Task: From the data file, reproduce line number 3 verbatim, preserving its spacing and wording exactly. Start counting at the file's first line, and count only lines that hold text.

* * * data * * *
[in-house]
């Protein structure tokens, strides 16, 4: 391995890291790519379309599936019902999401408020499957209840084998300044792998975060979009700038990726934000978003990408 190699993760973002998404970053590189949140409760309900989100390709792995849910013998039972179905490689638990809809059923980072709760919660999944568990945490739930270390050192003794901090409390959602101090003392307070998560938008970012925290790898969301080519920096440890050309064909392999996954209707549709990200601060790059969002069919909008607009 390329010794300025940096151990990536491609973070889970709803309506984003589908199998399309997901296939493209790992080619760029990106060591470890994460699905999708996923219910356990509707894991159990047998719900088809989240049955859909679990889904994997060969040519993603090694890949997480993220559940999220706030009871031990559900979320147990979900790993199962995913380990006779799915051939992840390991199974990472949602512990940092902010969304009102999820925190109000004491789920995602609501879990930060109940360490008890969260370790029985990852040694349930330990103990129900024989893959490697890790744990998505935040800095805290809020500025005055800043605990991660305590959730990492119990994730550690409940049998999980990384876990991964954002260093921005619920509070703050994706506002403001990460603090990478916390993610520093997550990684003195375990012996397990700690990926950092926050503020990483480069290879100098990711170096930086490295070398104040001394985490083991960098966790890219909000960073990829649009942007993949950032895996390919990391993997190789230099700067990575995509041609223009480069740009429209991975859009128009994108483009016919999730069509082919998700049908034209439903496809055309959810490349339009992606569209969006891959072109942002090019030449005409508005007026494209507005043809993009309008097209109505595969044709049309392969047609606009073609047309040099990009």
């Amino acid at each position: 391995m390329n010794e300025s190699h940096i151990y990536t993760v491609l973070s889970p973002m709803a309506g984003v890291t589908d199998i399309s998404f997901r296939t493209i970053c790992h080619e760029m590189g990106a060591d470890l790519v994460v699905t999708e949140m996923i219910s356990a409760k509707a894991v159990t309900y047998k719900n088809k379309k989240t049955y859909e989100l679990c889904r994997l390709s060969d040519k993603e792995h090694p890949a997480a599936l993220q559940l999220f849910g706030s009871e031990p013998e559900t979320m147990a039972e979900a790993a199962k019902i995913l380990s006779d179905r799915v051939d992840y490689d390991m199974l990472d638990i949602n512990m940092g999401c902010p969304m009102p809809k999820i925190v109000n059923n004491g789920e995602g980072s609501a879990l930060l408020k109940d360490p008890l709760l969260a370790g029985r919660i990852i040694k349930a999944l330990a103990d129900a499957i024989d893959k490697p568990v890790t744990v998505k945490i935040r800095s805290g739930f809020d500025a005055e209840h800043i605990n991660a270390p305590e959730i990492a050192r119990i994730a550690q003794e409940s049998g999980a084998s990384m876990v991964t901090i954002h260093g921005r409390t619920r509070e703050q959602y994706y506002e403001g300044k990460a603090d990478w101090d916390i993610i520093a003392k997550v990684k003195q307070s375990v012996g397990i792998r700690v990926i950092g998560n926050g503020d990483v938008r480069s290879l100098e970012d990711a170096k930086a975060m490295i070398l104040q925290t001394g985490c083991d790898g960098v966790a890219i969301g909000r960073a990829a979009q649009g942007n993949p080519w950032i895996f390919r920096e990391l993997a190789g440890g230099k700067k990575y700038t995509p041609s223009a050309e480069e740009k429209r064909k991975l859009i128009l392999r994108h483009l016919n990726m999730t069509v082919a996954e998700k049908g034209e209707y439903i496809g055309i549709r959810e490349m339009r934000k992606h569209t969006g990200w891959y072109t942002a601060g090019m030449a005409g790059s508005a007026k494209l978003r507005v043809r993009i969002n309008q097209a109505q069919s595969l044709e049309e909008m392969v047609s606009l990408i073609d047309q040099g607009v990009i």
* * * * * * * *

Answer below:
């Amino acid at each position: 391995m390329n010794e300025s190699h940096i151990y990536t993760v491609l973070s889970p973002m709803a309506g984003v890291t589908d199998i399309s998404f997901r296939t493209i970053c790992h080619e760029m590189g990106a060591d470890l790519v994460v699905t999708e949140m996923i219910s356990a409760k509707a894991v159990t309900y047998k719900n088809k379309k989240t049955y859909e989100l679990c889904r994997l390709s060969d040519k993603e792995h090694p890949a997480a599936l993220q559940l999220f849910g706030s009871e031990p013998e559900t979320m147990a039972e979900a790993a199962k019902i995913l380990s006779d179905r799915v051939d992840y490689d390991m199974l990472d638990i949602n512990m940092g999401c902010p969304m009102p809809k999820i925190v109000n059923n004491g789920e995602g980072s609501a879990l930060l408020k109940d360490p008890l709760l969260a370790g029985r919660i990852i040694k349930a999944l330990a103990d129900a499957i024989d893959k490697p568990v890790t744990v998505k945490i935040r800095s805290g739930f809020d500025a005055e209840h800043i605990n991660a270390p305590e959730i990492a050192r119990i994730a550690q003794e409940s049998g999980a084998s990384m876990v991964t901090i954002h260093g921005r409390t619920r509070e703050q959602y994706y506002e403001g300044k990460a603090d990478w101090d916390i993610i520093a003392k997550v990684k003195q307070s375990v012996g397990i792998r700690v990926i950092g998560n926050g503020d990483v938008r480069s290879l100098e970012d990711a170096k930086a975060m490295i070398l104040q925290t001394g985490c083991d790898g960098v966790a890219i969301g909000r960073a990829a979009q649009g942007n993949p080519w950032i895996f390919r920096e990391l993997a190789g440890g230099k700067k990575y700038t995509p041609s223009a050309e480069e740009k429209r064909k991975l859009i128009l392999r994108h483009l016919n990726m999730t069509v082919a996954e998700k049908g034209e209707y439903i496809g055309i549709r959810e490349m339009r934000k992606h569209t969006g990200w891959y072109t942002a601060g090019m030449a005409g790059s508005a007026k494209l978003r507005v043809r993009i969002n309008q097209a109505q069919s595969l044709e049309e909008m392969v047609s606009l990408i073609d047309q040099g607009v990009i």